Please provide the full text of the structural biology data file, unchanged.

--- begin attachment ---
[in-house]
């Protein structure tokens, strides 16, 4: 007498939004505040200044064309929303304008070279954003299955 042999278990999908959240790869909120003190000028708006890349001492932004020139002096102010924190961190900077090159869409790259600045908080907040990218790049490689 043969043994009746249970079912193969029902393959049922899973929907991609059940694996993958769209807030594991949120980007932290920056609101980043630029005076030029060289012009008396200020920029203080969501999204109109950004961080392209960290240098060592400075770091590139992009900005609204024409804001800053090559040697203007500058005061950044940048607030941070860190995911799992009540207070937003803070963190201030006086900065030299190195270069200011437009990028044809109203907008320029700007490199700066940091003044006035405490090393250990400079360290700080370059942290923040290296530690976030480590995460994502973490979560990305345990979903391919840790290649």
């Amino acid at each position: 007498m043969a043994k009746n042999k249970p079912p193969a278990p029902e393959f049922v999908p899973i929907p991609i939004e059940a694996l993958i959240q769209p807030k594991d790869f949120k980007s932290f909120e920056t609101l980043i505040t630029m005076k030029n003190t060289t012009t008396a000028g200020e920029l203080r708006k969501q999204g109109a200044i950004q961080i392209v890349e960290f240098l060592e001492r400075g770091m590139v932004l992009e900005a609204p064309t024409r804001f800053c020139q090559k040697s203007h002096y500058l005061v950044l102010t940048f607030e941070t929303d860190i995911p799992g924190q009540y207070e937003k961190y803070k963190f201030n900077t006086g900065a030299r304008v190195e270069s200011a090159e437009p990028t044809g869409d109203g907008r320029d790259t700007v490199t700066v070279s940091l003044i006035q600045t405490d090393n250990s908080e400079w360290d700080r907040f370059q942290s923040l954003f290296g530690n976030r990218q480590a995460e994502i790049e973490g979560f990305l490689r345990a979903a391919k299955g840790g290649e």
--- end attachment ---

[in-house]
């Protein structure tokens, strides 16, 4: 007498939004505040200044064309929303304008070279954003299955 042999278990999908959240790869909120003190000028708006890349001492932004020139002096102010924190961190900077090159869409790259600045908080907040990218790049490689 043969043994009746249970079912193969029902393959049922899973929907991609059940694996993958769209807030594991949120980007932290920056609101980043630029005076030029060289012009008396200020920029203080969501999204109109950004961080392209960290240098060592400075770091590139992009900005609204024409804001800053090559040697203007500058005061950044940048607030941070860190995911799992009540207070937003803070963190201030006086900065030299190195270069200011437009990028044809109203907008320029700007490199700066940091003044006035405490090393250990400079360290700080370059942290923040290296530690976030480590995460994502973490979560990305345990979903391919840790290649």
């Amino acid at each position: 007498m043969a043994k009746n042999k249970p079912p193969a278990p029902e393959f049922v999908p899973i929907p991609i939004e059940a694996l993958i959240q769209p807030k594991d790869f949120k980007s932290f909120e920056t609101l980043i505040t630029m005076k030029n003190t060289t012009t008396a000028g200020e920029l203080r708006k969501q999204g109109a200044i950004q961080i392209v890349e960290f240098l060592e001492r400075g770091m590139v932004l992009e900005a609204p064309t024409r804001f800053c020139q090559k040697s203007h002096y500058l005061v950044l102010t940048f607030e941070t929303d860190i995911p799992g924190q009540y207070e937003k961190y803070k963190f201030n900077t006086g900065a030299r304008v190195e270069s200011a090159e437009p990028t044809g869409d109203g907008r320029d790259t700007v490199t700066v070279s940091l003044i006035q600045t405490d090393n250990s908080e400079w360290d700080r907040f370059q942290s923040l954003f290296g530690n976030r990218q480590a995460e994502i790049e973490g979560f990305l490689r345990a979903a391919k299955g840790g290649e």